The White House supplies "the single greatest home court advantage in the modern world," says a character in Aaron Sorkin's witty 1995 film "The American President." Camp David is a pretty close second. And when President Obama hosts the G8 summiteers there this weekend, he'll not only be giving a back-to-the-future flavor to that hoary gathering--making it relevant again for the first time in years--but also looking very, very presidential.
Want a photo of Barack Obama at Camp David for your refrigerator? Stand by. The White House will be supplying plenty of 'em between now and November.
That's not to say that the decision to shift this year's G8 to Camp David wasn't at least partly driven by sound policy reasons. More so than at any time, perhaps, since the currency battles of the 1980s, this year's G8 summit is a place where critical decisions could be made, mainly over the future of the eurozone. With Greece possibly on the verge of being forced out, and the euro's fate once again hanging in the balance--along with the health of the American economy-- Obama and new French President Francois Hollande will seek to double-team German Chancellor Angela Merkel, pressuring her to repudiate her austerity policy. That topic won't be on the formal agenda, but the negotiations are likely to be almost as intense as the ones Jimmy Carter had with Menachem Begin and Anwar Sadat in 1978.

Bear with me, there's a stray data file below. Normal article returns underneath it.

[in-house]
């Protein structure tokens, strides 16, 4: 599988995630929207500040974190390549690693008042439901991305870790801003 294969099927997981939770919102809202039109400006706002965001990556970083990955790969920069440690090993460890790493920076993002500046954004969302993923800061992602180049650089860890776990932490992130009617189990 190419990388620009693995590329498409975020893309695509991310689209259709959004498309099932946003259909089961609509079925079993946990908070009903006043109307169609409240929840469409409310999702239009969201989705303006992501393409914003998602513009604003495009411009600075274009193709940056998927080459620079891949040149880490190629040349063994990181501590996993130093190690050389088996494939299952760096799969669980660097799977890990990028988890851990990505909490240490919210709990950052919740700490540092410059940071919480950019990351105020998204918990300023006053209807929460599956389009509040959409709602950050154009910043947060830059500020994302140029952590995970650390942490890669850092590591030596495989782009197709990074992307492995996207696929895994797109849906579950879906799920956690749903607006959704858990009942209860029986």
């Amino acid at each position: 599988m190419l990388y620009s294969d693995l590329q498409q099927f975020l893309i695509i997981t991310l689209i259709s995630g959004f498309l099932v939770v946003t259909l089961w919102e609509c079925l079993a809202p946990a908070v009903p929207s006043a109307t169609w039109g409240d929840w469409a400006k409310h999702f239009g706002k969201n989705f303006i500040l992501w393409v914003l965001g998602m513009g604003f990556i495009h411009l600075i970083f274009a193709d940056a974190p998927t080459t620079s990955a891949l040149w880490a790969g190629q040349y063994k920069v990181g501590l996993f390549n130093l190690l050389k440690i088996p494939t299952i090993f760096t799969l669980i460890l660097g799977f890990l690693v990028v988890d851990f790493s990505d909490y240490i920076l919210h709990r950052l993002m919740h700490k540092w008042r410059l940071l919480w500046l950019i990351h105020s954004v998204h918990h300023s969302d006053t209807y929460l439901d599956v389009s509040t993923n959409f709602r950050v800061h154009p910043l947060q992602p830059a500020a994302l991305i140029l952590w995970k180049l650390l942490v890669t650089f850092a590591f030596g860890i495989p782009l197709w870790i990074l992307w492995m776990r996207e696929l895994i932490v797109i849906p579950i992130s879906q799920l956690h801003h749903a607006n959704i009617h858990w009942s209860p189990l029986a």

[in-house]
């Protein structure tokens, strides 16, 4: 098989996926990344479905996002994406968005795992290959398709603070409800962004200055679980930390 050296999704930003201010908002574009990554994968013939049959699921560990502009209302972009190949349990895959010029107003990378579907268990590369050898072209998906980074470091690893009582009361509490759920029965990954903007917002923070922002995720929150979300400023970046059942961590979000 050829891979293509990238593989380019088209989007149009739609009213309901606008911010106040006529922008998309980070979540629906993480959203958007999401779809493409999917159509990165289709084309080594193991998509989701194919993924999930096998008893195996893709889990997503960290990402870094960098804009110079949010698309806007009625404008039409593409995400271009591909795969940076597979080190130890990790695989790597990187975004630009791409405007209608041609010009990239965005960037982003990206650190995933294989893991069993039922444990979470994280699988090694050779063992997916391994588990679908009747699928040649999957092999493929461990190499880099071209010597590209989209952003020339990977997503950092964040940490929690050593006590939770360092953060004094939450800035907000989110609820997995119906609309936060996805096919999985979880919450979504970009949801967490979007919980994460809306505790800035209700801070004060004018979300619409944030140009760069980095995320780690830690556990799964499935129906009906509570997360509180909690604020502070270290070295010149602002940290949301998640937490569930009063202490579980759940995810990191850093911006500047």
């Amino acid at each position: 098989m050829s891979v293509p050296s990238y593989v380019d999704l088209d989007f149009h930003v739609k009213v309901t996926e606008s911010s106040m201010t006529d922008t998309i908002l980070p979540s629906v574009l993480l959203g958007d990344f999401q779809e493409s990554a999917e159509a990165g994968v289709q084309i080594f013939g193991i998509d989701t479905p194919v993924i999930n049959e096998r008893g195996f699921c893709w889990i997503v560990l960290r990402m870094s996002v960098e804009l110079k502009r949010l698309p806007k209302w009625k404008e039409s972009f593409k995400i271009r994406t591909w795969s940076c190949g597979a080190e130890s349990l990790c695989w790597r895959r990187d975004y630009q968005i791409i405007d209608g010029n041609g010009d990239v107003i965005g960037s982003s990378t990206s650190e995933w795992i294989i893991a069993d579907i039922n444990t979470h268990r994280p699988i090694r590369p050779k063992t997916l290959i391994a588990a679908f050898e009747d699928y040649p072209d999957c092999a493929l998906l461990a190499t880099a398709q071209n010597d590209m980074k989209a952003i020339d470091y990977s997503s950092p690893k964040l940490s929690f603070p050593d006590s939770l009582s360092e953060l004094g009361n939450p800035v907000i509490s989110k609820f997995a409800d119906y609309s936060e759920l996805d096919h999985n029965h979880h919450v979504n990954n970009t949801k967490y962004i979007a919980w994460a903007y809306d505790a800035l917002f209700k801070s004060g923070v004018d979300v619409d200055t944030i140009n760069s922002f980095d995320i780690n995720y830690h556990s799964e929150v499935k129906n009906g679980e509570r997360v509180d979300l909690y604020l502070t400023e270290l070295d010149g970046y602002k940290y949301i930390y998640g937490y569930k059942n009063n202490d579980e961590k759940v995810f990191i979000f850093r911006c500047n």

In addition, several of the G8 summiteers, the U.S., Germany, France and Italy, supply the core of the NATO effort in Afghanistan. So their discussions at Camp David may well be more important than anything that is decided at the May 20-21 NATO summit in Chicago.
Beyond that, with G20 debates on economic coordination too often dissolving into confusion in recent years -- and an image of weak U.S. leadership -- the Obama administration may seek to use the Camp David meeting as a chance to reassert the usefulness of the G8, and with it, the prestige of America's place in it as first among equals. The G8 meetings (then it was a group of six) began, after all, nearly forty years ago as an informal meeting in the White House library, so in some respects this year's event is a return home.
While the meetings were once considered important, in recent decades they have disintegrated into photo ops capped by meaningless declarations covering everything but the fate of the leaders' kitchen sinks. We'll likely get one of those this time as well. But don't be fooled: There's big stuff happening at Camp David this weekend, policy-wise. And the Obama campaign will try to make the most of it, politics wise.